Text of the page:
starfruits drop, yellowing
into the ground, into our stomachs
into our ankles & toes, twinning
into our chest cavities. Stars
rooting inside of us, texturing
to contextualize the constellations
we drew & swallowed onto bodies
slick with summer heat & sweat.
We wouldn’t believe it looking back
but it was more sweet than sour,
we wavered in sync in a way that only
the intersection of childhood
and independence can gnaw
into adulthood. This is a delicate time.
Shifting smoke, bark, cocoa seeds
onto the palm of our hands,
we did not know what we prayed for
only that we could shape & mold
our lives easily with the jut
of our hips swaying, hair streaked
with huito juice, electrifying
our way into the river, clay
squishing between toes, smeared
onto our faces, masking everything
& anything & nothing. We did
not know that there was something
to hide from. All we knew was
the best hiding places were ones
worth exploring even at the risk
of getting lost, finding nettle
in our underwear, losing our rings
bartered for so little that we celebrated
losing parts of ourselves in the earth
that we crowned ours. In dreams,
we walked in the shadows
barely crossing. In reality,
we ran barefoot across
a childhood we didn’t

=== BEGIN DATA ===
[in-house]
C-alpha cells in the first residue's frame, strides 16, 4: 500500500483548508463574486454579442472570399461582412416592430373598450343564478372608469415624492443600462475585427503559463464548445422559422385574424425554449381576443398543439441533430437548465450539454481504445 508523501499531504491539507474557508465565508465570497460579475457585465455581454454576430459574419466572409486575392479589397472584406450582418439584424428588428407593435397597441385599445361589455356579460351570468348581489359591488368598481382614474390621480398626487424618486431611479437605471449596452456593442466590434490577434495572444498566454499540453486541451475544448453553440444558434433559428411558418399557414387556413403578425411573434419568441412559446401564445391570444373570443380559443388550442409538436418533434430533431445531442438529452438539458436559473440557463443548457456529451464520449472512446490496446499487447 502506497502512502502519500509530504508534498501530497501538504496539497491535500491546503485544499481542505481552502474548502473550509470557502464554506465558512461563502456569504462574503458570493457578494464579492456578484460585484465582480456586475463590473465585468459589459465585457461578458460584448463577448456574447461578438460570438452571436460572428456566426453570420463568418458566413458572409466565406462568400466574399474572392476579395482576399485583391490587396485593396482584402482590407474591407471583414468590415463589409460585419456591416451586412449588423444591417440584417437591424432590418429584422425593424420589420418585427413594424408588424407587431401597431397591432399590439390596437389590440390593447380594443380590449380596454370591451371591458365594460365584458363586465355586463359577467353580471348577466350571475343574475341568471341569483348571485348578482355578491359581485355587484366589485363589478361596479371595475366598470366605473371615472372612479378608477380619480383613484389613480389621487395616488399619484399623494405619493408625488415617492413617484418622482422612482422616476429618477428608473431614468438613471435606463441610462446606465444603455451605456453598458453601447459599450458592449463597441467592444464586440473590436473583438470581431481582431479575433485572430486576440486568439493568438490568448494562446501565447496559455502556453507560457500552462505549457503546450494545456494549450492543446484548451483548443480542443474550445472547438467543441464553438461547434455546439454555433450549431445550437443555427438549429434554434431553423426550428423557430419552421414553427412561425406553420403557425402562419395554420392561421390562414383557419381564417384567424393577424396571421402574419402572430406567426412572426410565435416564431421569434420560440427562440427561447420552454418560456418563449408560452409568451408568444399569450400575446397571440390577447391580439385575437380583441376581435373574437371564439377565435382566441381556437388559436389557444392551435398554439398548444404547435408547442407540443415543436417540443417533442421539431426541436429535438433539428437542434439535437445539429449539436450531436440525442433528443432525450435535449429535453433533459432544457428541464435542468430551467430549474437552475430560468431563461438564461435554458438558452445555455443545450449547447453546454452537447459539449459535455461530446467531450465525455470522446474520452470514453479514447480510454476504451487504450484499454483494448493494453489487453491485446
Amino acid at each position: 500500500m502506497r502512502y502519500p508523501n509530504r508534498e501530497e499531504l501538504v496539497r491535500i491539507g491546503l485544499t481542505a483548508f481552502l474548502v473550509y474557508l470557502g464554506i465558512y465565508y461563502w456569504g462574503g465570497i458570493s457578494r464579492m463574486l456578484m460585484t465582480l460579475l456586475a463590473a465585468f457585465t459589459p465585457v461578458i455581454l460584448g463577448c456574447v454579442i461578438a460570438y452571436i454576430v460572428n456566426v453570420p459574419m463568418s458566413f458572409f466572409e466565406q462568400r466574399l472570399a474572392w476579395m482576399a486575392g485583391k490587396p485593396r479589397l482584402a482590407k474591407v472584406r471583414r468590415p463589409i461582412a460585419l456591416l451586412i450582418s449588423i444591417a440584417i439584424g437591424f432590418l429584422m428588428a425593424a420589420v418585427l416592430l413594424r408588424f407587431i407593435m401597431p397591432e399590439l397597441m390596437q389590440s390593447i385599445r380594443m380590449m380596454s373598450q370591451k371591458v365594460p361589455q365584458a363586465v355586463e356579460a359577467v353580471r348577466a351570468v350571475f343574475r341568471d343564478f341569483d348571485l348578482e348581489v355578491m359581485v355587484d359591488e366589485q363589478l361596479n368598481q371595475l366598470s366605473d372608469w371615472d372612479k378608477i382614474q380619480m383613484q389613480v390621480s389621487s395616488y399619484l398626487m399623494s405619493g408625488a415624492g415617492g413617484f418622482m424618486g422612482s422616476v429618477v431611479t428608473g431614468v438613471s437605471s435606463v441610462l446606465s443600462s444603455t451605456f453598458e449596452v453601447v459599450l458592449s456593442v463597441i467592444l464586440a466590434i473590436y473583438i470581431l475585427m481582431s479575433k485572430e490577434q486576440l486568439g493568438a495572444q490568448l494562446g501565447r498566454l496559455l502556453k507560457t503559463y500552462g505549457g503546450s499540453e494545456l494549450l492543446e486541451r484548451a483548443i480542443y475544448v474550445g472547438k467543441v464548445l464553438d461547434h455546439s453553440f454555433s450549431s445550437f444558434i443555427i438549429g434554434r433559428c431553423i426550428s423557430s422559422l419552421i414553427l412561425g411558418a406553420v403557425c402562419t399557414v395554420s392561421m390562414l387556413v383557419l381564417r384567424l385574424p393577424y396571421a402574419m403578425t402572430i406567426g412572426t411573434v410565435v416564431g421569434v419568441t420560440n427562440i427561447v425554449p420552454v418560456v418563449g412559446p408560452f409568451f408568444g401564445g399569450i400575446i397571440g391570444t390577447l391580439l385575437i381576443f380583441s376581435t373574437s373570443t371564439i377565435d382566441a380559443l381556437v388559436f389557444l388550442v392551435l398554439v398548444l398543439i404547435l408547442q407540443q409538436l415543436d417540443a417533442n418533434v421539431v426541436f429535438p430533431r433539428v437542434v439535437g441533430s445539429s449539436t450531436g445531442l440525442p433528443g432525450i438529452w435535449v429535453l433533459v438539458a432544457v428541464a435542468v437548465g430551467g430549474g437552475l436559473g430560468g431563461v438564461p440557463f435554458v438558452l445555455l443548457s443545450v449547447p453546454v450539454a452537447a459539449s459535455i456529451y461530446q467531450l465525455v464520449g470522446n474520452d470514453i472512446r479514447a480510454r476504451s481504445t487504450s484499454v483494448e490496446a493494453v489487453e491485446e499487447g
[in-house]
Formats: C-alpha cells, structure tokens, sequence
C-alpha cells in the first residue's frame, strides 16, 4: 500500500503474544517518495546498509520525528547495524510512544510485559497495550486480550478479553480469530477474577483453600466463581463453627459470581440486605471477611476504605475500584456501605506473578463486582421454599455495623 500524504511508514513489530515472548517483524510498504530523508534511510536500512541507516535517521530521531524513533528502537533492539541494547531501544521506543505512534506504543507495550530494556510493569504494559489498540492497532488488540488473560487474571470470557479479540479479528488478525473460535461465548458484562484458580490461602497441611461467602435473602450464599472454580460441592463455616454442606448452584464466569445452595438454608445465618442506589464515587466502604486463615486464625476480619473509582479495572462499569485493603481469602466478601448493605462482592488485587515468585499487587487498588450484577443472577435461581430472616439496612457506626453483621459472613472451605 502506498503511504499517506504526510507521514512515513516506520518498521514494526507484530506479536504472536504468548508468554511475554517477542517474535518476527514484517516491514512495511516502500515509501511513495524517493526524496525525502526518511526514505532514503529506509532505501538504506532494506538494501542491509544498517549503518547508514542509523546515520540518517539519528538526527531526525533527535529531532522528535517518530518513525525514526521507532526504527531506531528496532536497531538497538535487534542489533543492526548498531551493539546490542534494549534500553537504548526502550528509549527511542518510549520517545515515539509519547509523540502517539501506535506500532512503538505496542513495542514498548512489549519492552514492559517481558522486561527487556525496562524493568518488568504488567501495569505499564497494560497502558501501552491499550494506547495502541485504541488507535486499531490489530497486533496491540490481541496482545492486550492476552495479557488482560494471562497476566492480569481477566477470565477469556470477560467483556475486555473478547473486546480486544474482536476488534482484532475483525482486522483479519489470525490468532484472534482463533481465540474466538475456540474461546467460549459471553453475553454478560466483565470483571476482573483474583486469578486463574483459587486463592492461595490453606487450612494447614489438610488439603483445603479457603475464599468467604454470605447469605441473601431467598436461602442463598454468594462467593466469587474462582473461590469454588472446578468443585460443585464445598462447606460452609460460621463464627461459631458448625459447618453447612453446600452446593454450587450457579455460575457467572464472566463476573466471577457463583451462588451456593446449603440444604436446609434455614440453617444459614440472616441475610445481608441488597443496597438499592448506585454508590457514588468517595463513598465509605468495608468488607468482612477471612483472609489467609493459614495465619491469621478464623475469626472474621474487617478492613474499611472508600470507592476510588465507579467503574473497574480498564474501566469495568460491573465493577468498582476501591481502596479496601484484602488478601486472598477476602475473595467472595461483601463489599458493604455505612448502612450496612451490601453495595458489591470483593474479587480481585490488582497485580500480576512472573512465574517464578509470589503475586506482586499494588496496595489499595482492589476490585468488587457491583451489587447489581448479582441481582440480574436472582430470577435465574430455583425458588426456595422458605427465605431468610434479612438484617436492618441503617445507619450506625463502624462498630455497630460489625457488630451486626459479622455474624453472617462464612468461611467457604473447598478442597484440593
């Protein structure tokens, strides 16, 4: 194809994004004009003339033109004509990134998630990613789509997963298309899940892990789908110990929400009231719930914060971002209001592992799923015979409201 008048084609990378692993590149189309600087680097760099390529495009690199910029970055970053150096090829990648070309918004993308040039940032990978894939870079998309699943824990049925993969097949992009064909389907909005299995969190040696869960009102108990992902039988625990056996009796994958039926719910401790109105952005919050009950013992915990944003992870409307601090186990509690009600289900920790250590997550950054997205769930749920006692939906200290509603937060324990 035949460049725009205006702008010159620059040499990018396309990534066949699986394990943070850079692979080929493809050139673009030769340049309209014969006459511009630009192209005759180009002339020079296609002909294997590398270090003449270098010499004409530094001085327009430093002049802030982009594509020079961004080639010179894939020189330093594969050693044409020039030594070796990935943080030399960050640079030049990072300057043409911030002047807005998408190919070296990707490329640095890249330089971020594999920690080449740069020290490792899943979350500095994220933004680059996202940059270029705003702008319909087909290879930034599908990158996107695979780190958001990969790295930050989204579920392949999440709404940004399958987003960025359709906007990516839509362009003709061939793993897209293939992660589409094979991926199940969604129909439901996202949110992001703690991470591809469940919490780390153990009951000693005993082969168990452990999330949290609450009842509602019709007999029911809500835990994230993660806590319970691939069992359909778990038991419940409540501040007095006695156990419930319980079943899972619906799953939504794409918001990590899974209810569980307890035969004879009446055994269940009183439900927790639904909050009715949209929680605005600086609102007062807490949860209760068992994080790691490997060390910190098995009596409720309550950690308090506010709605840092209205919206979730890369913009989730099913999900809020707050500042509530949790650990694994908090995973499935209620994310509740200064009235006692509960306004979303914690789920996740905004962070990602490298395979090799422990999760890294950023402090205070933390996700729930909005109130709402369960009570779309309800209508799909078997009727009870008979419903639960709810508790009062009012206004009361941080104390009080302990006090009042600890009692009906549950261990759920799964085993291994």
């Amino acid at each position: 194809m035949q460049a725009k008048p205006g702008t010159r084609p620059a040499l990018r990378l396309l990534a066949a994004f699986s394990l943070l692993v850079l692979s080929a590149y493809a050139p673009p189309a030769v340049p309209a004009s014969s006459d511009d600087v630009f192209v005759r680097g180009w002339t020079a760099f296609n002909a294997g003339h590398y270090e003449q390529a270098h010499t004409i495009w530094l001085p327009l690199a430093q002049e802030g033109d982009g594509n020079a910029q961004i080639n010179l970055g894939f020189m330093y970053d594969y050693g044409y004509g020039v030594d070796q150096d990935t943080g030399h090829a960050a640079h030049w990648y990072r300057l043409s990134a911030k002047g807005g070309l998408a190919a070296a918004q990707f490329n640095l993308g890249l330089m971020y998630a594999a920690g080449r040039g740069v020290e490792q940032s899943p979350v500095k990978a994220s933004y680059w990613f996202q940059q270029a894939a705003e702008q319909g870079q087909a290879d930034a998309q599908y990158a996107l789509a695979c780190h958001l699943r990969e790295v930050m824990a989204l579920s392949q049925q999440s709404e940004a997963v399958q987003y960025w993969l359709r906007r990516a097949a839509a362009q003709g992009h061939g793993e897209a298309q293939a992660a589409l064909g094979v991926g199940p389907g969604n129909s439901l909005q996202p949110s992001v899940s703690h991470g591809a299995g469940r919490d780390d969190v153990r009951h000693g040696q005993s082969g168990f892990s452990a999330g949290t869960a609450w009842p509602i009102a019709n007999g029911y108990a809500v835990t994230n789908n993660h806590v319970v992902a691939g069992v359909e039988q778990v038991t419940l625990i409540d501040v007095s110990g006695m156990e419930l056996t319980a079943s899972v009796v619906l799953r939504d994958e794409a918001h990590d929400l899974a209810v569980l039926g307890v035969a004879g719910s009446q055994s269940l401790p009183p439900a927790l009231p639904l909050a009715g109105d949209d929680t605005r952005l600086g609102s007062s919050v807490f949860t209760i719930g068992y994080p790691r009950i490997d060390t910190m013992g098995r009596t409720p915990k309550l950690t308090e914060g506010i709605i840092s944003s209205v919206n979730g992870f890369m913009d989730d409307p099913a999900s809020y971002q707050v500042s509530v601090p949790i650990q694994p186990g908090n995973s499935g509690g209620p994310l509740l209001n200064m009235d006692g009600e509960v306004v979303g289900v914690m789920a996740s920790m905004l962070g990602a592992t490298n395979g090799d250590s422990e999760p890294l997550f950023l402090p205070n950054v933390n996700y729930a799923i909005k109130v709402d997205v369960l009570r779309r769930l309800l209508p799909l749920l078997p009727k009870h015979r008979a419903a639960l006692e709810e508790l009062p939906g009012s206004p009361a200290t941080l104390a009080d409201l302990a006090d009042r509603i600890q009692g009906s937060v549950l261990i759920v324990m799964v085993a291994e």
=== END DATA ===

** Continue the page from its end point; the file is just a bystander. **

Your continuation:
realize was ours.
When the snow falls with glitching anger,
they pull on winter clothes, ready themselves.
You can’t hear dawn breaking. Only that
sharp snap of shear on apple branches.
This cold pulls in grayness, unraveling wind.
Sometimes they count horas, minutos,
segundos. Sometimes just rows without
end. There’s no telling which is worse.
Each day worked down to salt. Sure,
there is merciful momentariness.
Pruning to harvesting. Hail to heat.
Pain in the back migrating to shoulders.
They never think back to imaginary borders or cities
paved with gold. They stare at callouses, ask me
what they should do with no options. Already,
they know that nothing stops earth’s rotation. Already,
they know there is no winning. But it is a game.
In three years’ time, which one of them will be
deported. These are those questions
They are never meant as options
Who will tell me which is worse.
Ellen Zhang is a physician-writer who has studied under Pulitzer Prize winner Jorie Graham and poet Rosebud Ben-Oni. She has been recognized by the DeBakey Poetry Prize, Dibase Poetry Contest, and as a National Student Poet Semifinalist. Her works appear or are forthcoming in Chestnut Review, The Shore Poetry, Hekton International, and elsewhere.